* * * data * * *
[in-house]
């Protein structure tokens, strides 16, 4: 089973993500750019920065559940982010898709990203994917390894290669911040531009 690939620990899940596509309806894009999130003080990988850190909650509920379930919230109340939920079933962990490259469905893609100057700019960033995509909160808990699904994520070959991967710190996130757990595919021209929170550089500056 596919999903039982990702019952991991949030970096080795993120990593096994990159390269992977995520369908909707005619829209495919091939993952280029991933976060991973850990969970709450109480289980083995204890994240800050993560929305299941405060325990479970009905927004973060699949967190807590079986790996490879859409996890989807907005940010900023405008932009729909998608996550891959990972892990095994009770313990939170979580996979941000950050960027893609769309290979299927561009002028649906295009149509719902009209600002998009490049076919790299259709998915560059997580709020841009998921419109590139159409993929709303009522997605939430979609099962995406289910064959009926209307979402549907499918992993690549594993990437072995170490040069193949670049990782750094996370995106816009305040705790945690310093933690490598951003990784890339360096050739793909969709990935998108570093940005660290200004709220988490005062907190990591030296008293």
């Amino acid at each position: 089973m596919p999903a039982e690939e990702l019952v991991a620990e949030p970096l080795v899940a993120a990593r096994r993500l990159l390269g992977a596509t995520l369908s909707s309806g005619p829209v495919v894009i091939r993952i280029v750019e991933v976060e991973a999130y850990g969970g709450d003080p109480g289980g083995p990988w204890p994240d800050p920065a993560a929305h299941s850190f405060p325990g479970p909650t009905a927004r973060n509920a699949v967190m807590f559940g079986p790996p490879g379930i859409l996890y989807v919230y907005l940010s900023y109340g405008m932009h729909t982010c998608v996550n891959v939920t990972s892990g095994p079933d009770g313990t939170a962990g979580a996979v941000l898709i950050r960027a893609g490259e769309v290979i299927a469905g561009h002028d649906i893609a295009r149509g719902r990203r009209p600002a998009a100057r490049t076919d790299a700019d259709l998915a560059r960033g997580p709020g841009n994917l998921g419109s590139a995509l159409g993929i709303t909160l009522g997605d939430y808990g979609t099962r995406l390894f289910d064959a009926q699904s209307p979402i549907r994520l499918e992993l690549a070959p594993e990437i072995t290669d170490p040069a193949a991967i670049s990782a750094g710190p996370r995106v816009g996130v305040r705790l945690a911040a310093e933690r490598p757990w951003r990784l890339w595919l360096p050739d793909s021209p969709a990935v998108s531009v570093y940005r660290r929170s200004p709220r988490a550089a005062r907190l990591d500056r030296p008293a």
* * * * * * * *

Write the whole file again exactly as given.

[in-house]
């Protein structure tokens, strides 16, 4: 089973993500750019920065559940982010898709990203994917390894290669911040531009 690939620990899940596509309806894009999130003080990988850190909650509920379930919230109340939920079933962990490259469905893609100057700019960033995509909160808990699904994520070959991967710190996130757990595919021209929170550089500056 596919999903039982990702019952991991949030970096080795993120990593096994990159390269992977995520369908909707005619829209495919091939993952280029991933976060991973850990969970709450109480289980083995204890994240800050993560929305299941405060325990479970009905927004973060699949967190807590079986790996490879859409996890989807907005940010900023405008932009729909998608996550891959990972892990095994009770313990939170979580996979941000950050960027893609769309290979299927561009002028649906295009149509719902009209600002998009490049076919790299259709998915560059997580709020841009998921419109590139159409993929709303009522997605939430979609099962995406289910064959009926209307979402549907499918992993690549594993990437072995170490040069193949670049990782750094996370995106816009305040705790945690310093933690490598951003990784890339360096050739793909969709990935998108570093940005660290200004709220988490005062907190990591030296008293």
């Amino acid at each position: 089973m596919p999903a039982e690939e990702l019952v991991a620990e949030p970096l080795v899940a993120a990593r096994r993500l990159l390269g992977a596509t995520l369908s909707s309806g005619p829209v495919v894009i091939r993952i280029v750019e991933v976060e991973a999130y850990g969970g709450d003080p109480g289980g083995p990988w204890p994240d800050p920065a993560a929305h299941s850190f405060p325990g479970p909650t009905a927004r973060n509920a699949v967190m807590f559940g079986p790996p490879g379930i859409l996890y989807v919230y907005l940010s900023y109340g405008m932009h729909t982010c998608v996550n891959v939920t990972s892990g095994p079933d009770g313990t939170a962990g979580a996979v941000l898709i950050r960027a893609g490259e769309v290979i299927a469905g561009h002028d649906i893609a295009r149509g719902r990203r009209p600002a998009a100057r490049t076919d790299a700019d259709l998915a560059r960033g997580p709020g841009n994917l998921g419109s590139a995509l159409g993929i709303t909160l009522g997605d939430y808990g979609t099962r995406l390894f289910d064959a009926q699904s209307p979402i549907r994520l499918e992993l690549a070959p594993e990437i072995t290669d170490p040069a193949a991967i670049s990782a750094g710190p996370r995106v816009g996130v305040r705790l945690a911040a310093e933690r490598p757990w951003r990784l890339w595919l360096p050739d793909s021209p969709a990935v998108s531009v570093y940005r660290r929170s200004p709220r988490a550089a005062r907190l990591d500056r030296p008293a």